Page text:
Natalie Cole Tells The Root About Living With Hep C for 25 Years

The performer is taking on a campaign to raise awareness about the disease in black and Latino communities, where death rates are far higher than the population as a whole.

By Jorge Rivas Aug 01, 2011

Nine time Grammy Award winning singer, songwriter and performer Natalie Cole is opening up about living with hepatitis C for 25 years. The daughter of legendary singer Nat King Cole recently launched a campaign called Tune In to Hep C, with the American Liver Foundation, to increase awareness of a disease that affects African Americans and Latinos in the U.S. disproportionately. 

In a Q&A with Cole talks about living with the disease, the stigma surrounding it and what she’s up to now, including a recent "Real Housewives of New York City" appearance. Here’s a snippet of the Q&A from The

The Root: Has having hep C impacted your music career at all?

Natalie Cole: Luckily, it didn’t have an impact on my career initially. It was from IV drug use–shooting heroin–about 25 years ago, sharing needles back in the day when it was "free this, free that." I’m sure there are a lot of people who I got high with that also have it. And I didn’t get diagnosed until three years ago. So I was living with this virus in my body all that time, which is an extraordinary thing to discover. Hep C can actually lie dormant in a person’s body for many, many years.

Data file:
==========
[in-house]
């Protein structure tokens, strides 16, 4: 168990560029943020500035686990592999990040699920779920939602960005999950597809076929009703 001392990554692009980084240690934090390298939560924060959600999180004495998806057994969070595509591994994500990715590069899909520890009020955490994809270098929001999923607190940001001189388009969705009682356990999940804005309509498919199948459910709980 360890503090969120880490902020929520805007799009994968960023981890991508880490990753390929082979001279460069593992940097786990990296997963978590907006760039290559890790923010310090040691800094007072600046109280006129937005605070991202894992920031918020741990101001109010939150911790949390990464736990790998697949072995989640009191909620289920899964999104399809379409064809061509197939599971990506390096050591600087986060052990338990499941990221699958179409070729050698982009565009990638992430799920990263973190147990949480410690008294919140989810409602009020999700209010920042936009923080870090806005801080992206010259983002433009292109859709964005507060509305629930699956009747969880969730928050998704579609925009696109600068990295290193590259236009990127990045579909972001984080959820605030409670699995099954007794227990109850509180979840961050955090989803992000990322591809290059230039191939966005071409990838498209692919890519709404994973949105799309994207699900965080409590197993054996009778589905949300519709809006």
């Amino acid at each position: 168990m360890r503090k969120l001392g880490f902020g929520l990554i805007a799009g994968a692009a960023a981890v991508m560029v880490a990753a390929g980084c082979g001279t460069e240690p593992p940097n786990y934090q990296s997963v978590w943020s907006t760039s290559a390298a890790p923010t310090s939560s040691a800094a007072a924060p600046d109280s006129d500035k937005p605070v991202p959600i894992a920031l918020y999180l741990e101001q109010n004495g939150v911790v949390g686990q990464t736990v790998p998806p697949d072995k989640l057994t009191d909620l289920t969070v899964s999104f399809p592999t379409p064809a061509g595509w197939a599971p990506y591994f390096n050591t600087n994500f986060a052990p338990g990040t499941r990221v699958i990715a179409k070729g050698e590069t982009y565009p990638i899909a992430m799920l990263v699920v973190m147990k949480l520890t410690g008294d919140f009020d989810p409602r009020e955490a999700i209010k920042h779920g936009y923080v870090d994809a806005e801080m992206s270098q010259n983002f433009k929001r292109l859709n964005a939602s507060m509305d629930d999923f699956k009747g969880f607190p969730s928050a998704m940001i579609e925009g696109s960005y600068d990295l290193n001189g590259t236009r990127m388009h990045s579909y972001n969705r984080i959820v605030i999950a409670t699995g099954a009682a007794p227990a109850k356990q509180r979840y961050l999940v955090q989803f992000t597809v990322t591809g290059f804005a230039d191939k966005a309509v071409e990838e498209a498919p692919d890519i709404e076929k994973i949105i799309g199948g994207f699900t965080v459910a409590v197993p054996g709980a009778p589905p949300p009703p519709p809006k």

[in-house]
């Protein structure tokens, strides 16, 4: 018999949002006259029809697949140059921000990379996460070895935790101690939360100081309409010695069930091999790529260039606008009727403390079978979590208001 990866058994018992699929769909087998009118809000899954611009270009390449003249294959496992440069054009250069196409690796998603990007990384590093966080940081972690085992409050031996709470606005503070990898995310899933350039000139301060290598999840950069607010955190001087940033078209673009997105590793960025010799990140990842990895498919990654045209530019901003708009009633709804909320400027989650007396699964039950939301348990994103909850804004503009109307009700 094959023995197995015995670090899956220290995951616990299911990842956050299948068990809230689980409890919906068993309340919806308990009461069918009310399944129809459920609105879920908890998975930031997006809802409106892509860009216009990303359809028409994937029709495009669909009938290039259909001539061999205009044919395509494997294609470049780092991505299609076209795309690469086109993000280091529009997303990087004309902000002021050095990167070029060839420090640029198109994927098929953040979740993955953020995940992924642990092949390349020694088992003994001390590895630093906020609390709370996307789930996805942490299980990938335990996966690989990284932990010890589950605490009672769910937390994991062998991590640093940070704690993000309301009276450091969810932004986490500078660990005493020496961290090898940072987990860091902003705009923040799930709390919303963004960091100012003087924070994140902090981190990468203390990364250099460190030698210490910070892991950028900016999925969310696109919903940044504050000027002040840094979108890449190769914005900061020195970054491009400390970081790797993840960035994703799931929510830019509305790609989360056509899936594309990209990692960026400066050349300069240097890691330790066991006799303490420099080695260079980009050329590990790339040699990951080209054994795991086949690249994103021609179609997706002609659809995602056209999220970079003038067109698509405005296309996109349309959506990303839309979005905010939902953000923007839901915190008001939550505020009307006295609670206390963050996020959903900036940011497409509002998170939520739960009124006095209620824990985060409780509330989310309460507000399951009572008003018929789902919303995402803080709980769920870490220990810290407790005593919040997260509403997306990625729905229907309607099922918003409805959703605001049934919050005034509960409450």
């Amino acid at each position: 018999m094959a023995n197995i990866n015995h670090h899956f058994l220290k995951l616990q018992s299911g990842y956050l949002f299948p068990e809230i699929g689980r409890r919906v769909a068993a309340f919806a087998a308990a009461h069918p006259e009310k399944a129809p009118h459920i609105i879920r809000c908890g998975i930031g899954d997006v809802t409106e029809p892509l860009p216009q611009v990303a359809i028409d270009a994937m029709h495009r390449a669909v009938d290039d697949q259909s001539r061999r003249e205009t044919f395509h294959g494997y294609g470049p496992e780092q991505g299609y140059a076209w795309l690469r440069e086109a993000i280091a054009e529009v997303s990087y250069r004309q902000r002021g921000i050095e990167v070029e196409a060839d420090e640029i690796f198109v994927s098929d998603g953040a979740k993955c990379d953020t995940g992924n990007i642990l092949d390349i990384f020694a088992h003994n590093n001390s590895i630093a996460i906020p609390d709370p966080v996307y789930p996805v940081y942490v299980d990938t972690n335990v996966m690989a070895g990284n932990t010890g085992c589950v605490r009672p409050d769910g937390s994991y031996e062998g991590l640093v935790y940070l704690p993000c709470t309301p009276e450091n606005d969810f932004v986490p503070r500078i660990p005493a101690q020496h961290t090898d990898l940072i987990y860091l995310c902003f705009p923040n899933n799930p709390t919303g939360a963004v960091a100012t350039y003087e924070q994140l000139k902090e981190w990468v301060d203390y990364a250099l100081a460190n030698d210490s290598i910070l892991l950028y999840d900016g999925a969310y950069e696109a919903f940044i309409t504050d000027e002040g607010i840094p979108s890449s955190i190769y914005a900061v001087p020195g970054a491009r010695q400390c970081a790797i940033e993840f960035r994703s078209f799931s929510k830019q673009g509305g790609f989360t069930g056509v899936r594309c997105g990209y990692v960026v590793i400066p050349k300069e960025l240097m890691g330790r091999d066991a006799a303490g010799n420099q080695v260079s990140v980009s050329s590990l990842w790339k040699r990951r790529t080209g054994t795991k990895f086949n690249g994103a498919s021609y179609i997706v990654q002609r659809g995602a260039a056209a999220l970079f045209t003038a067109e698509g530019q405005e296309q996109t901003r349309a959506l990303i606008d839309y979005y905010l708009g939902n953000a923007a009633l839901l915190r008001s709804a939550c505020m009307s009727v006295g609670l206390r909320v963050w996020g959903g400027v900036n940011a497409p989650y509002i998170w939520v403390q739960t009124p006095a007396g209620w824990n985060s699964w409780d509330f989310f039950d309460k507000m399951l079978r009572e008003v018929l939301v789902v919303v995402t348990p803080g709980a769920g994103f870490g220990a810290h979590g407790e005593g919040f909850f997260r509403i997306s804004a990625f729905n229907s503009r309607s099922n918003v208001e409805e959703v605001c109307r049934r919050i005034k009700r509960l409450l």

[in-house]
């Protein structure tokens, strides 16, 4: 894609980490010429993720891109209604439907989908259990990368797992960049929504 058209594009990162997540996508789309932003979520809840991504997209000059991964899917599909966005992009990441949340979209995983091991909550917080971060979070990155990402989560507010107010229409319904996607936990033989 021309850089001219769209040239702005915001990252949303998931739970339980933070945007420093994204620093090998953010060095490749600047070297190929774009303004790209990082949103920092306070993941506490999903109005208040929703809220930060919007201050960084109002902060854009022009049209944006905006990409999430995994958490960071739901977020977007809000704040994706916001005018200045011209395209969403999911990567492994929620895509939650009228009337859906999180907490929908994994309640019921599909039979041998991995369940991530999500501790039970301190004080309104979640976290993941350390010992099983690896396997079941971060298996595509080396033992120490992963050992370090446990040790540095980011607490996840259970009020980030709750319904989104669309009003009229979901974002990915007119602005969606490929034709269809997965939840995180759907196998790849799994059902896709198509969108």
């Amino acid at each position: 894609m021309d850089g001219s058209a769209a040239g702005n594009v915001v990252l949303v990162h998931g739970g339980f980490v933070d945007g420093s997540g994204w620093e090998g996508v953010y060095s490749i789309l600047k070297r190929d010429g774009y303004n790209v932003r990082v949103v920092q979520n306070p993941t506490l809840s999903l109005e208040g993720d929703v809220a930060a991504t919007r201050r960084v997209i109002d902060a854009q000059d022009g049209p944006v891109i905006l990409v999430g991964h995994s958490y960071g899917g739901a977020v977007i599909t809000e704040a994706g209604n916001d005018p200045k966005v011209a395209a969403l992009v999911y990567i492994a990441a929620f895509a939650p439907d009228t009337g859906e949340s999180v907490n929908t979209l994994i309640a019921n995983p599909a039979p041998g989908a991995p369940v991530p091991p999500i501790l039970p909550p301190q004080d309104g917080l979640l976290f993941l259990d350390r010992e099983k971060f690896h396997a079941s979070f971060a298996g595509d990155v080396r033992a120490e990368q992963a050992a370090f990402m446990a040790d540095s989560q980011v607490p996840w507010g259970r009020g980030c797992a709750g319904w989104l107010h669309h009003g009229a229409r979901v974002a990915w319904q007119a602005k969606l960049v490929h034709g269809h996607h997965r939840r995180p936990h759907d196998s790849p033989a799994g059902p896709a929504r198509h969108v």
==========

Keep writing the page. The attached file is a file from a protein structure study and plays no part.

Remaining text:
TR: In the black community, we see higher rates of HIV and perhaps more stigma, as well. Is that the case with hep C, and is it important for you as an African-American woman to be one of the voices raising awareness?

NC: Absolutely. In the black community, it’s no joke. And we need to be particularly focused on the impact on the black community–also the Hispanic community. We don’t necessarily get the message. Some people might not be on the Internet. Some people might not have access to the information. So we need to get it out, by word of mouth or whatever we need to do.

Approximately 3.2 million Americans have chronic hepatitis C virus infection. According to the U.S. Department of Health and Human Services, in 2007, "non-Hispanic Blacks" were 60 percent more likely to die from viral hepatitis, as compared to "non-Hispanic Whites." Latinos are twice as likely to be diagnosed with hepatitis a as "non-Hispanic Whites."

Visit the to read their Q&A with Cole and check out for more information on the campaign.